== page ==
In a 20-year study from Duke and Penn State universities, researchers followed children from kindergarten through age 25 to observe how their interpersonal skills correlated with long-term success.

They concluded that those with strong social habits, such as empathy and conflict resolution, were more likely to finish college and land full-time jobs than their less socially adept peers.

Understanding body language is a core component of healthy interpersonal development, so look for opportunities to explain body cues to your kids. Use TV shows, movies and play-date interactions as teachable moments in this area.

Having company over is also a great time to practice paying attention to what people say through both their words and body language. When we had guests visit our home, my wife and I taught our kids to shake their hands and look them in the eye.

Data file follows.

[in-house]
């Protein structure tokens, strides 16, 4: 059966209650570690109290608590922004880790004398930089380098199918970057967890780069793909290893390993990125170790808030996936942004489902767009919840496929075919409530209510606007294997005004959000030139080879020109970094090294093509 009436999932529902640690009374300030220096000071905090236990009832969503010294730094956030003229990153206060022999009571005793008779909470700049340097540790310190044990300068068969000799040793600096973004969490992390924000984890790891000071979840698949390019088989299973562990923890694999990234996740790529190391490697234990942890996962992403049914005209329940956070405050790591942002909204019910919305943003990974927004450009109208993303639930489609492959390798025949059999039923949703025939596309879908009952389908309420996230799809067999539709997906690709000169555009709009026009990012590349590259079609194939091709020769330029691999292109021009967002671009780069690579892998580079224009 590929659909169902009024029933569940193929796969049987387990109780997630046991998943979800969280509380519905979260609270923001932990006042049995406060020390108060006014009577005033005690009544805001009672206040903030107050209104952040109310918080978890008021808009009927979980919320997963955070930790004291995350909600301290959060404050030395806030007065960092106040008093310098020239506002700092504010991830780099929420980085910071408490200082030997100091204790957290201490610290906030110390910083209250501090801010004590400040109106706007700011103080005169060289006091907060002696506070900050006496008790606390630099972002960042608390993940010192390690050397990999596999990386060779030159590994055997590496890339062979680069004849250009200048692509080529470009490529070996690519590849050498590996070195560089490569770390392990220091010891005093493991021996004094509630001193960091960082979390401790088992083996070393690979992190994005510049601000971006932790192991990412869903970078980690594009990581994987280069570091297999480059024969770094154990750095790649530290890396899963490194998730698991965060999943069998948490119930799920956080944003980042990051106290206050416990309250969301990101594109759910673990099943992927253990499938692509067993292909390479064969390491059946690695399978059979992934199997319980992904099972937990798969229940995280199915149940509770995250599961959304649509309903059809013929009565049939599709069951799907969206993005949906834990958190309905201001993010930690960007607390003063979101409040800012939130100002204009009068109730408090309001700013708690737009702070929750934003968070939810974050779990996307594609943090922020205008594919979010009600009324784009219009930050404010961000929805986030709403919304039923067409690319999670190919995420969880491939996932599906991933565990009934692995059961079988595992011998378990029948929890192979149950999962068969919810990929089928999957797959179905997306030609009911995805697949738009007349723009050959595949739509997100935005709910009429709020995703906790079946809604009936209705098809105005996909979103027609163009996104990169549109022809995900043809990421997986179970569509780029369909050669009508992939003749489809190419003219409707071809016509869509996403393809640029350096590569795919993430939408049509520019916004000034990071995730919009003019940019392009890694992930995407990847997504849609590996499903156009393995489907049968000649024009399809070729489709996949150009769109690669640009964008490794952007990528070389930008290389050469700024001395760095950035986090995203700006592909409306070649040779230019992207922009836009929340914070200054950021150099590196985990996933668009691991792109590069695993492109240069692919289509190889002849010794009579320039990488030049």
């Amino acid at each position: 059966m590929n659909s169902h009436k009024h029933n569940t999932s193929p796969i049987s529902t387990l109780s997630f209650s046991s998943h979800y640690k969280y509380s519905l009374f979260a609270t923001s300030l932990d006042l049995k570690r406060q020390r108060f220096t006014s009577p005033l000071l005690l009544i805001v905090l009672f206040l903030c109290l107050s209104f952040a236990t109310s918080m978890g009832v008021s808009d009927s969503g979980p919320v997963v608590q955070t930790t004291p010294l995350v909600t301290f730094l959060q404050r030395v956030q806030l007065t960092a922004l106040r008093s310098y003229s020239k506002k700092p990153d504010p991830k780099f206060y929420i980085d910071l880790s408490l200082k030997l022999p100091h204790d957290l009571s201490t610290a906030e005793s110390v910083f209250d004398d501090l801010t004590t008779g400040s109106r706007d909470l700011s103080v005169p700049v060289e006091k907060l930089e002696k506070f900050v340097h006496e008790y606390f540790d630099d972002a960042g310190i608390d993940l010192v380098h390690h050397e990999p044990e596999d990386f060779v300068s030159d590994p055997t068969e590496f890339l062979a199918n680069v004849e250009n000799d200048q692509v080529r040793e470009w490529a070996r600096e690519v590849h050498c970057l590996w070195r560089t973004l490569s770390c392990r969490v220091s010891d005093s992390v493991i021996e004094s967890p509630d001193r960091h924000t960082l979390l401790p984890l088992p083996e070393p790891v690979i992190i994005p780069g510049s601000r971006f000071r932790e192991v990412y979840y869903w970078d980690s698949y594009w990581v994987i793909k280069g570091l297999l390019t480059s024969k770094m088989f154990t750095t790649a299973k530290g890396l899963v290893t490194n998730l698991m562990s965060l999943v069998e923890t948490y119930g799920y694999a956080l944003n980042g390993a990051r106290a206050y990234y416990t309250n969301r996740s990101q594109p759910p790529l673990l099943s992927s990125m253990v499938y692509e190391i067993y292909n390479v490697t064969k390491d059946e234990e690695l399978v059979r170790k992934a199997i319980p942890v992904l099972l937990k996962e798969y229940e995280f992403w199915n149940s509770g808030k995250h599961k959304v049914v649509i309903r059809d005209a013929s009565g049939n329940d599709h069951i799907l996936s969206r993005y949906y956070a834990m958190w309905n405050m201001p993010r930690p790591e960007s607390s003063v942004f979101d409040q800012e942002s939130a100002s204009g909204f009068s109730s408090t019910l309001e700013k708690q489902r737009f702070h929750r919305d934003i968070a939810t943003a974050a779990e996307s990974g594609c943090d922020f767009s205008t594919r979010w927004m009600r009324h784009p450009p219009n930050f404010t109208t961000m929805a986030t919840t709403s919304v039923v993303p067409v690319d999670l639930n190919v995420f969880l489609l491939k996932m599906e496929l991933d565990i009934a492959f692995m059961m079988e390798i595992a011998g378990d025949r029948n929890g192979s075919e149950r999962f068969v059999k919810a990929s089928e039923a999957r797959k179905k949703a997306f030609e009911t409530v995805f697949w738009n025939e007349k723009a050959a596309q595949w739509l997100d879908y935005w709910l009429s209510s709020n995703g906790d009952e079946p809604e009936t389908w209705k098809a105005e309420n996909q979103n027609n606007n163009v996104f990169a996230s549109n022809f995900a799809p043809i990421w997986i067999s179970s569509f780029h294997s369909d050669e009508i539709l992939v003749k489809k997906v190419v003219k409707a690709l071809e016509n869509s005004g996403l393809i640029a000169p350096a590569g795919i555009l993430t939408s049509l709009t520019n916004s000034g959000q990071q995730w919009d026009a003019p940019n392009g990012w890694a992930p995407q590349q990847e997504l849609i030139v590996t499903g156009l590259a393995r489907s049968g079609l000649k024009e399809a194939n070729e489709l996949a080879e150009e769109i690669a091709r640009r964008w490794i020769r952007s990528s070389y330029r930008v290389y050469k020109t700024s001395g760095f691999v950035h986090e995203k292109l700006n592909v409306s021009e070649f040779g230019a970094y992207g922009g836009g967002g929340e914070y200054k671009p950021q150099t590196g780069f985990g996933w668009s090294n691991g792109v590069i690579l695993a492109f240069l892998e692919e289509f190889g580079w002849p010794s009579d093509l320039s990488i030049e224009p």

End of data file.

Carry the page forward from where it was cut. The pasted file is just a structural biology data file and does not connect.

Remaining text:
Our kids also paid attention to what a guest might need -- a glass of water or directions to the coat room -- rather than to scurry shyly away. As they grew older, that attentiveness helped them sense when someone’s feelings were going unspoken and to anticipate how to improve the situation.

Related: Here's the Work Help Gen Z Really Needs From Its Parents

Organizational change expert Manfred Kets de Vries wrote, “Empathy enhances our ability to receive and process information and to find solutions.” Nothing could be more important to future entrepreneurs, and parents have the power to instill this skill at a young age.

Teaching children empathy now lays the foundation for a successful, enriching and emotionally rewarding future. The best part? All kids can learn it -- they just need someone to teach them.